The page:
MD: During the normal course of the day, I might have a melody or riff idea come into my head out of the blue. I’ll hum it into a voice recorder app I have on my phone and then forget about it for at least a few weeks. When I want to get to work on a song, I go back over the stuff I’ve collected in the voice recorder app and see what I still like. Once I have two or three ideas that sound like they would work well with each other in a song, I’ll sit down and flesh them out in my home studio and build around them until the song is done. It normally takes about four weeks to record a song, and that’s working mainly on weekends when I have at least a few hours of time I can block off for it.
HX: What lyrical themes do you explore on this album?
CI: Mostly the lyrics follow along with the story from A Sire, but from the perspective of the beings or voices that haunt the character from A Sire. With that said, it plays heavily on psychology with our usual occult atmosphere. There’s a lot going on between both records. The lyrics were written in a way that fuses both records together so people can, if they want to, dissect the songs and see if they can crack the mystery of the whole concept/story that’s been written for A Sire and Lurkers. I want to mention that the albums are accessible to those who just want to listen to music and glaze over the lyrics. They work on many levels!
MD: Chrisom is really the mastermind of the concept and thematic onion layers. My understanding of it (at the surface level, anyway), is that both the “Lurkers…” and “Sire…” albums concern a man in poor physical health, and this directly affects his mental health. He begins to feel tormented by what may or may not be hallucinations of two strange entities (the ones on the cover of “Lurkers…”) who seem to want to either influence or use him to some nefarious end.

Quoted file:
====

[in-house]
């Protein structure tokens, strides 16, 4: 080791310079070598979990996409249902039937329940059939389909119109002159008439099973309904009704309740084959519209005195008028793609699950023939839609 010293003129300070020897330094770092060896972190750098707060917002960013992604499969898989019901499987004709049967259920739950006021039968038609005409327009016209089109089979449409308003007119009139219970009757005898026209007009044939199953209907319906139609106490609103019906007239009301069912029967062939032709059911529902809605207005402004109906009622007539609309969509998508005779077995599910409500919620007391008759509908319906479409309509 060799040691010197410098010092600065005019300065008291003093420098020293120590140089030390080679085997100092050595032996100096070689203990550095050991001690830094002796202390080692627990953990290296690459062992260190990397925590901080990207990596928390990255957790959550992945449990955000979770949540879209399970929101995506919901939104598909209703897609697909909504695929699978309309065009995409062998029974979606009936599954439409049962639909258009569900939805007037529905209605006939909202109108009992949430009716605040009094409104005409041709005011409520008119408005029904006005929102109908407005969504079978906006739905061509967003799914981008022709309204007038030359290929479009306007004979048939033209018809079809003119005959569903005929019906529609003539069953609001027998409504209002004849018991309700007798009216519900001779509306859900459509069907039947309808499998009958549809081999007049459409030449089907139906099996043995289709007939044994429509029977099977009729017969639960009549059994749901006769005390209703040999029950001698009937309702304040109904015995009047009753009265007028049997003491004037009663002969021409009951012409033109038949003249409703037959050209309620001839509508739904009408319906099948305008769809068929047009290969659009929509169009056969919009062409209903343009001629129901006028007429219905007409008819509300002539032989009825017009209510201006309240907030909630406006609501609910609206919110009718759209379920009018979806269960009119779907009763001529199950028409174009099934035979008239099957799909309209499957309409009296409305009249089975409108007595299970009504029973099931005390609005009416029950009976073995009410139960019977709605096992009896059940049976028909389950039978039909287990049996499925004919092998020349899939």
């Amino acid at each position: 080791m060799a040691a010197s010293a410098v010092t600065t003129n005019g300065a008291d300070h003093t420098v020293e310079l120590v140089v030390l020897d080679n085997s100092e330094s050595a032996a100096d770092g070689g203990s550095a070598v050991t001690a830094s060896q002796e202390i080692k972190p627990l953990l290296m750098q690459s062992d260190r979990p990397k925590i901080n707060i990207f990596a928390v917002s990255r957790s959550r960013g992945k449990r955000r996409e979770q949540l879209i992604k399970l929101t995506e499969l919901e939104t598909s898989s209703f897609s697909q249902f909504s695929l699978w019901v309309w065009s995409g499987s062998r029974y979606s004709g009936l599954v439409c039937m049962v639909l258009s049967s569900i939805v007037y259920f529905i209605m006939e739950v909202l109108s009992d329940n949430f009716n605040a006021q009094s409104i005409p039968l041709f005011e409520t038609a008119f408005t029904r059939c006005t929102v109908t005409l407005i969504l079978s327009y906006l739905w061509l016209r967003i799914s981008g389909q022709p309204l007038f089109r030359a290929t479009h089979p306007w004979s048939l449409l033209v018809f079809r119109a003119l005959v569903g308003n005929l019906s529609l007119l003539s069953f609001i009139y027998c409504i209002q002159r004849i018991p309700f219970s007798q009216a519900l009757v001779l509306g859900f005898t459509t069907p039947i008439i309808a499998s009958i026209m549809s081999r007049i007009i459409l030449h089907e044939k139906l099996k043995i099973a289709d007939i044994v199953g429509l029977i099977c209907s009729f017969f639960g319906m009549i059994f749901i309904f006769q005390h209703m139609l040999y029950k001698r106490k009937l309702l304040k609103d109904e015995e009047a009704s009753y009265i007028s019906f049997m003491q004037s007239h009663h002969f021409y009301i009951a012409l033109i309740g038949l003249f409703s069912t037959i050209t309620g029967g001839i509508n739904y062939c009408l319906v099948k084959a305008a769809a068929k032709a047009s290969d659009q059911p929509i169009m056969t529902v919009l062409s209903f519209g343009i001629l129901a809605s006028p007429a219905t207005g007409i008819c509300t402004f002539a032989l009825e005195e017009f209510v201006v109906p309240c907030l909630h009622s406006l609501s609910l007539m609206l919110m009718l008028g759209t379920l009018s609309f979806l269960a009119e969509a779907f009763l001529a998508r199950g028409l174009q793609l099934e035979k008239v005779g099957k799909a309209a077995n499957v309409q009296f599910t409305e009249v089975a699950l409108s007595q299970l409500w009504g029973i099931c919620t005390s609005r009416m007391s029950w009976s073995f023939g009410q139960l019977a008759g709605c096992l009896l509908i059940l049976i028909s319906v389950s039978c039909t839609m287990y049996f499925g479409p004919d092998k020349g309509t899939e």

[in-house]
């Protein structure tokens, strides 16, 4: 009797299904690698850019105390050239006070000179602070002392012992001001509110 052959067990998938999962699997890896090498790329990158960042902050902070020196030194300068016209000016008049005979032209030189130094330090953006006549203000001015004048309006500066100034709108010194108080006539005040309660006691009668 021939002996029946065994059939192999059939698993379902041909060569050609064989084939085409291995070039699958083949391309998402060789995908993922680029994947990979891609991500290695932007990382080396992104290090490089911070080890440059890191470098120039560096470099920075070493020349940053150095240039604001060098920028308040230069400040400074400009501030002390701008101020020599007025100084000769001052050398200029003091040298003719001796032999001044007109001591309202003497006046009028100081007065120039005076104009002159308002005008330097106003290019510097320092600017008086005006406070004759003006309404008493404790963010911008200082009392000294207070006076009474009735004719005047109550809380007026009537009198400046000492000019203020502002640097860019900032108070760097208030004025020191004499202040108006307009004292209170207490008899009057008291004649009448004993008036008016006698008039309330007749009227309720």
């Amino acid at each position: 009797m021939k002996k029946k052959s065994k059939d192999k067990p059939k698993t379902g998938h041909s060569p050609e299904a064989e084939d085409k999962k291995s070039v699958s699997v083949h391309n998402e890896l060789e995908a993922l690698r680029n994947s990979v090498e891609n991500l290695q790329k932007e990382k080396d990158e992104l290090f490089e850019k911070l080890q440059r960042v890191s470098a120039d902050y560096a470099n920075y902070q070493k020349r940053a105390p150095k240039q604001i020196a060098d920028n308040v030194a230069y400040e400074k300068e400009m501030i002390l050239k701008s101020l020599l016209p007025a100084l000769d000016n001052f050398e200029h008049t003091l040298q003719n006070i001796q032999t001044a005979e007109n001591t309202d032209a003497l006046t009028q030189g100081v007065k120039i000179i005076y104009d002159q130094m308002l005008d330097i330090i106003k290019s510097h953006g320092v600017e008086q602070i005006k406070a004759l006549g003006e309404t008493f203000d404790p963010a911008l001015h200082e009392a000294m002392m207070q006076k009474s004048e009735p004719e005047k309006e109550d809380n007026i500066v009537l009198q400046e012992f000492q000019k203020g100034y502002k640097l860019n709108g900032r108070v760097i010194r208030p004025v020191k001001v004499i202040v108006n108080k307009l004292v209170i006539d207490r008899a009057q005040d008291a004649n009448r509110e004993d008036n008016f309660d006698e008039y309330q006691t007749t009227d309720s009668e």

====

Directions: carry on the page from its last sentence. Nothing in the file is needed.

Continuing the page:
HX: Chrisom, you also do the artwork. How do you create the art? What medium(s) do you use? How does that tie into the concept?
CI: The art is usually always multimedia, between drawing and importing into photoshop. Album 4 was a painting I did for the cover and the rest were photos taken by my wife and then I imported and manipulated using photoshop. Lurkers is all photo manipulation in photoshop. All the masks for both albums were made by me also. My wife took the photos. Erin Sheppard. For A Sire I’d like to mention that Mephisto purchased one mask and that was for the main character of the whole concept. We use colors as an idea for each album, the first three were bronze, silver, and gold followed by black for A Sire and white for Lurkers. I always want the listener to be able to imagine their own idea of what the voices would look like or the character, but also want to have imaging that directly reflects how we see them. The masks themselves are made up of a bottom mask and a top mask, the top one is removable without any straps, it just snaps on so it makes for some cool photos when pulling them off. It’s a blank face atop a faceless head. I feel like they reflect how the main character feels.
HX: That’s really cool. I feel like album art is such an important part of the whole experience and love when artists are thoughtful about it. Do either of you have a standout track from Lurkers? If so, which one and why?